Articles Tagged with recreational marijuana attorney

Economics 101 teaches us about supply and demand, but you don’t need a business degree to see that the supply ofmarijuana business lawyers recreational marijuana retailers is way lower than the demand in California. For every 100,000 residents, there is less than one store available that sells adult-use product, according to recent data released by Marijuana Business Daily. Furthermore, most of those stores are crammed into a few select areas, due to the fact that Prop 64 allows local governments to opt out of allowing sales or cultivation, though they are not allowed to ban personal use. To be more precise, there are 482 cities in California, and to date, only 70 of those cities allow retailers to sell recreational marijuana.

Comparatively speaking, this puts California not only behind its own estimates for store fronts and sales figures, but also behind its peers. It’s been nine months since recreational marijuana sales began in the state. At the nine-month mark in Colorado, the state had awarded 242 licenses. Considering the state has a smaller population than California, this put the total at 4.3 stores per 100,000 residents. Now, Colorado has 10 times the amount of stores per capita, while Oregon currently has 15 times more recreational marijuana stores per person. Continue reading

Recreational marijuana is now officially legal in Vermont, but it looks quite a bit different recreational marijuanathan it does in California. According to Associated Press, the new law that recently went into effect did not include provisions for how to tax and regulate marijuana production. As our marijuana attorneys can explain, this means while residents can possess and consume cannabis, they cannot open up a business to sell recreational products.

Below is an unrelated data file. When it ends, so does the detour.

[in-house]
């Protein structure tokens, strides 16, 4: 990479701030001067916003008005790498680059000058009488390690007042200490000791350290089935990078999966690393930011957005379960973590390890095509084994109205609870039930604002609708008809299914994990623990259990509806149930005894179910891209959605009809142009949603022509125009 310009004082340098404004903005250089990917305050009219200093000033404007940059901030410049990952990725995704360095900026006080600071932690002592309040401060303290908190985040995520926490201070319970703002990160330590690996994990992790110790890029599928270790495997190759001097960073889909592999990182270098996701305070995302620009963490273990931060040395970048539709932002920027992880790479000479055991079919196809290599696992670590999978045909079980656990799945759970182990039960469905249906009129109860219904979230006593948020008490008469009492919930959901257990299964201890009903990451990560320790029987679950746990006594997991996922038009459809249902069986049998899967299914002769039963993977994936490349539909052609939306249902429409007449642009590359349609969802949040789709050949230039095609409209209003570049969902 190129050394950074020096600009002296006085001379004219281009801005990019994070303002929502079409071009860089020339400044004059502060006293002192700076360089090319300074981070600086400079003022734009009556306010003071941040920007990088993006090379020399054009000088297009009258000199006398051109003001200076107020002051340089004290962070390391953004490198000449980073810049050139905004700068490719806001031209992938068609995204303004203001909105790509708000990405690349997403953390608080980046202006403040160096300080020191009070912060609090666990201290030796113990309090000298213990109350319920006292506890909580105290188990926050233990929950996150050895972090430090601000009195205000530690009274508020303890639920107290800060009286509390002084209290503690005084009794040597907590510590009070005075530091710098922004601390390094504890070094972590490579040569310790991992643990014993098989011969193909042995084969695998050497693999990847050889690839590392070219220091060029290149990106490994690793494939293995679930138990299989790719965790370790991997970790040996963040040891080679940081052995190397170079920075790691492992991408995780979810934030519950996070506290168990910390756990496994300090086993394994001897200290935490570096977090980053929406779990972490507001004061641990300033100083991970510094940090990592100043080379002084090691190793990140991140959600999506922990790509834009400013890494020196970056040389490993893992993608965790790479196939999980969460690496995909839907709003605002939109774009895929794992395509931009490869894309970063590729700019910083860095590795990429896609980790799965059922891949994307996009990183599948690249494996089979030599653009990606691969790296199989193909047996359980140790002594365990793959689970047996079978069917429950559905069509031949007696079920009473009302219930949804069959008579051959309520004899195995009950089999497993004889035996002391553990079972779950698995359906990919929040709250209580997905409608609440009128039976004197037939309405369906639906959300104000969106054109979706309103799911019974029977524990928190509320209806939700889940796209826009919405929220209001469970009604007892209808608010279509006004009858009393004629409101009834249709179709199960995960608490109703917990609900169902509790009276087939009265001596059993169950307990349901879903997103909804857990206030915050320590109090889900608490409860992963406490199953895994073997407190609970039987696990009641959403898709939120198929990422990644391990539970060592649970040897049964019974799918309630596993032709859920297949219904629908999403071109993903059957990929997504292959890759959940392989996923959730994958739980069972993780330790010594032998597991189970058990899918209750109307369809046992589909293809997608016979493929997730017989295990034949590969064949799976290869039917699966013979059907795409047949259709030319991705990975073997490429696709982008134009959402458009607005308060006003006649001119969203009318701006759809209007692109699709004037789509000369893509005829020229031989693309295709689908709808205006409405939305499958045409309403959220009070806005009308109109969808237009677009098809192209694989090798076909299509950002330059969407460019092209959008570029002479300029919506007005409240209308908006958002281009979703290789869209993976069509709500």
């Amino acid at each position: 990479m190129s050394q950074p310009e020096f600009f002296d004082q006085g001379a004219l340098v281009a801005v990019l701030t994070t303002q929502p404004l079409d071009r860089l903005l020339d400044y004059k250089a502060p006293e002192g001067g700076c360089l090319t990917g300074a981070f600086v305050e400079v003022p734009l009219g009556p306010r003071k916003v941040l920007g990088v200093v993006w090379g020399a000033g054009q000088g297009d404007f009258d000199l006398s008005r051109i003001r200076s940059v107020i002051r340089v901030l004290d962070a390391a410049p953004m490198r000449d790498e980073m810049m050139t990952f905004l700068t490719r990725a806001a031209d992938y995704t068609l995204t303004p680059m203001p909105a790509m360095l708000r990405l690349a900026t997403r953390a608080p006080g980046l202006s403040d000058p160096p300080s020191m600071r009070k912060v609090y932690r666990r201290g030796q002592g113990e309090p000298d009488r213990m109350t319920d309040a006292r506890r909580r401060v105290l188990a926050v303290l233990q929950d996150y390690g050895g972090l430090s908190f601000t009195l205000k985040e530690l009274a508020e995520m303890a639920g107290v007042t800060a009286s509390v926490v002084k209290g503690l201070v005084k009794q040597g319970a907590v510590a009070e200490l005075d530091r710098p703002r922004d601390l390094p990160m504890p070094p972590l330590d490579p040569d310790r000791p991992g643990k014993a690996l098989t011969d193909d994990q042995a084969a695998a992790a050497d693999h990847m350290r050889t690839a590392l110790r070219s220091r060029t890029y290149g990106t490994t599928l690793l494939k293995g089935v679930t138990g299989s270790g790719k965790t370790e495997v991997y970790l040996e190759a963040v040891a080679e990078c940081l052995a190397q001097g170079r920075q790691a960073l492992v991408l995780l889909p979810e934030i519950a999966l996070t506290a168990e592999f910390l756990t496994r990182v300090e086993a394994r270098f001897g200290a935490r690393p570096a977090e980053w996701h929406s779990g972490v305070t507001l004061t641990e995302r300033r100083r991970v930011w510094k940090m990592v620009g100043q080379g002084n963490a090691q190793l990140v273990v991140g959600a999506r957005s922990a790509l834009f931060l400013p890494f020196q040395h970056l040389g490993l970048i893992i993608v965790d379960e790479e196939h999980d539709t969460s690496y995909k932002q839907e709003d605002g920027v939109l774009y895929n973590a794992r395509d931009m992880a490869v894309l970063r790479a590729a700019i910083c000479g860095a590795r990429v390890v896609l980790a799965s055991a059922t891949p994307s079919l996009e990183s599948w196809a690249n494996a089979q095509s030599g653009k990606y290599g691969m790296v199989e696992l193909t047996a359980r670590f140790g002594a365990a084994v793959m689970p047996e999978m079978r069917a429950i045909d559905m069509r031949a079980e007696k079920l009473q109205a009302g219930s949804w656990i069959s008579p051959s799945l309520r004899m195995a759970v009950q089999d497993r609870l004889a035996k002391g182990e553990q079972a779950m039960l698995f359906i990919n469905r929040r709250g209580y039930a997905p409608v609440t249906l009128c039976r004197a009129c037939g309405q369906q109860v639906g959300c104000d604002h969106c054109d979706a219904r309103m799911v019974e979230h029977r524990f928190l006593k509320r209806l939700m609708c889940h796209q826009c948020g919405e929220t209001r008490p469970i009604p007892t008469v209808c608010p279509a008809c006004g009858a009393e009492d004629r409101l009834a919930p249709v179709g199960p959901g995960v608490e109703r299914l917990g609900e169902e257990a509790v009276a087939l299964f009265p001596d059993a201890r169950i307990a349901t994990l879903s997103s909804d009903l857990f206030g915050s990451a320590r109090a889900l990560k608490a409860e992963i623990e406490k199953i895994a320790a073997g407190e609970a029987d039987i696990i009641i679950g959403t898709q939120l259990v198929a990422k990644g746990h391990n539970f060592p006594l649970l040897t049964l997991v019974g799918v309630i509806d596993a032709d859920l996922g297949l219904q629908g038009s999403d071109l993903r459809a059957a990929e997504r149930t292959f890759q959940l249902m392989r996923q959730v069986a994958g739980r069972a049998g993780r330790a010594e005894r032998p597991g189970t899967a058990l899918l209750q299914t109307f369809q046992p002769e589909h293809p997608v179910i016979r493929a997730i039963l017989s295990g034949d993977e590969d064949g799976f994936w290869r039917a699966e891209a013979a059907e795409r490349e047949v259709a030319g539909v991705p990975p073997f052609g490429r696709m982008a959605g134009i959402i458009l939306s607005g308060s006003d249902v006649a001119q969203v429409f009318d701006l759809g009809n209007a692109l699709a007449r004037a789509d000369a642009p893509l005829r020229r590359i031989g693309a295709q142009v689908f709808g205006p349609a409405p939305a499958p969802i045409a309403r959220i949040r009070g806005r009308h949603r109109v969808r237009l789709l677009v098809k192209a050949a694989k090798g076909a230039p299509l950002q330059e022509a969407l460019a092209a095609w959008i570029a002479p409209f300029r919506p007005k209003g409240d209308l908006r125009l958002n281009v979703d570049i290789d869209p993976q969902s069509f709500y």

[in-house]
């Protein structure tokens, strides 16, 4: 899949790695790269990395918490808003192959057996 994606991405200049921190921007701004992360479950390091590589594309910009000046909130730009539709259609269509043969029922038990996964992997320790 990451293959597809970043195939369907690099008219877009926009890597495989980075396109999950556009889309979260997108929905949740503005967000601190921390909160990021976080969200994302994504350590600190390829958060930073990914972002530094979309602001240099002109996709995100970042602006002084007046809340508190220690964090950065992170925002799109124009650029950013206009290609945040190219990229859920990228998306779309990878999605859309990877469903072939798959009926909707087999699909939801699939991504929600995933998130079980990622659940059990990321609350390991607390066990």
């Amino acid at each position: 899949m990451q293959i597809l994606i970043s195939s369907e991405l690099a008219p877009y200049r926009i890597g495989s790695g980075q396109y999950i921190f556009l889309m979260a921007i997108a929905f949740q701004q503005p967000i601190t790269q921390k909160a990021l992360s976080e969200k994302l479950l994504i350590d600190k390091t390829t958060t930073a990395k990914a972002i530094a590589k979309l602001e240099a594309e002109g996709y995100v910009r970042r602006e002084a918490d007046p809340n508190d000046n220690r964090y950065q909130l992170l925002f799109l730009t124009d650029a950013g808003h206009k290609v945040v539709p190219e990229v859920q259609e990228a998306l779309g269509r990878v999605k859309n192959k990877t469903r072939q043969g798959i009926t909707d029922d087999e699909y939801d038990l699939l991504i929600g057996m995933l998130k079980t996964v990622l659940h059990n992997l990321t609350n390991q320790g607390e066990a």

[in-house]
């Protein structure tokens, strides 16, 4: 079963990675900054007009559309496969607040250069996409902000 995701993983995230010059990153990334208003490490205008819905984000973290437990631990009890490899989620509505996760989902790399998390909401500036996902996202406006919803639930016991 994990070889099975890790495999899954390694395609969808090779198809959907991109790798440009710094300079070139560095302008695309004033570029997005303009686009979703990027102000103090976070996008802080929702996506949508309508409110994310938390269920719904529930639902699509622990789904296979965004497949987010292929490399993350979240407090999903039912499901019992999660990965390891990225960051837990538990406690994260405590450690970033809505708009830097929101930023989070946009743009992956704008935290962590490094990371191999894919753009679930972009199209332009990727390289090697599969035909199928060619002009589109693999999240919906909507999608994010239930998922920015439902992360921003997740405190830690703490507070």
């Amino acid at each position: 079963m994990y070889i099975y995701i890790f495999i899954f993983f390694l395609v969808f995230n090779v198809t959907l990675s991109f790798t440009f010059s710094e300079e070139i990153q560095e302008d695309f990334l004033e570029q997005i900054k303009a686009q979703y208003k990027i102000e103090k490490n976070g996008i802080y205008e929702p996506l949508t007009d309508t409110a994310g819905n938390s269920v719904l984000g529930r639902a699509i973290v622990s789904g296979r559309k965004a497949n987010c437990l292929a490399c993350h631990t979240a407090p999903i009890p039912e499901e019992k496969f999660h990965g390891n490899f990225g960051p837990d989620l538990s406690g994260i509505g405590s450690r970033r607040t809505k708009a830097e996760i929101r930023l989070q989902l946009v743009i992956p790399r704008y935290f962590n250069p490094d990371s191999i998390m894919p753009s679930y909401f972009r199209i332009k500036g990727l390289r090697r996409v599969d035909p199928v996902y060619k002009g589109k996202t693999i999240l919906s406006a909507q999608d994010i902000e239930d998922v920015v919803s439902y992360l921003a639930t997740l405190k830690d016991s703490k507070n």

Broken down into more precise terms, this is what adult-use legalization means for those in Vermont. Residents are allowed to have four immature cannabis plants and two mature plants in their homes, so while it’s true there are no stores to purchase from, marijuana can be grown at home. Plants must be in enclosures that are secure and obscured from public view. Renters, however, must have permission from their landlords before they are allowed to begin a grow. Those 21 years and older are allowed to possess up to one ounce of marijuana, but it cannot be consumed in public spaces. Continue reading

Both medical and recreational marijuana are now legal in California. And yet for about 40 percent of the state, itrecreational marijuana would be difficult to tell. Thanks to some data analysis compiled by The Sacramento Bee, we can clearly see how local regulations have shaped the pot landscape in the state as a whole and how it is affecting people who live in more remote areas of California.

The report defined some regions of California as being “pot deserts” – areas where residents have to travel 60 miles or more to access legal marijuana at a licensed dispensary. An additional 29 percent have to drive 30 to 60 miles to the closest location. This disparity in cannabis access stems from the clause in Proposition 64 that allows local governments to establish their own set of recreational marijuana regulations or to ban sales altogether. While a majority of residents in the state clearly favor adult-use marijuana based on the 2016 vote, there is seemingly a desire among many districts to leave the actual growing, producing, and selling of the drug to other cities … cities far away from their own. Continue reading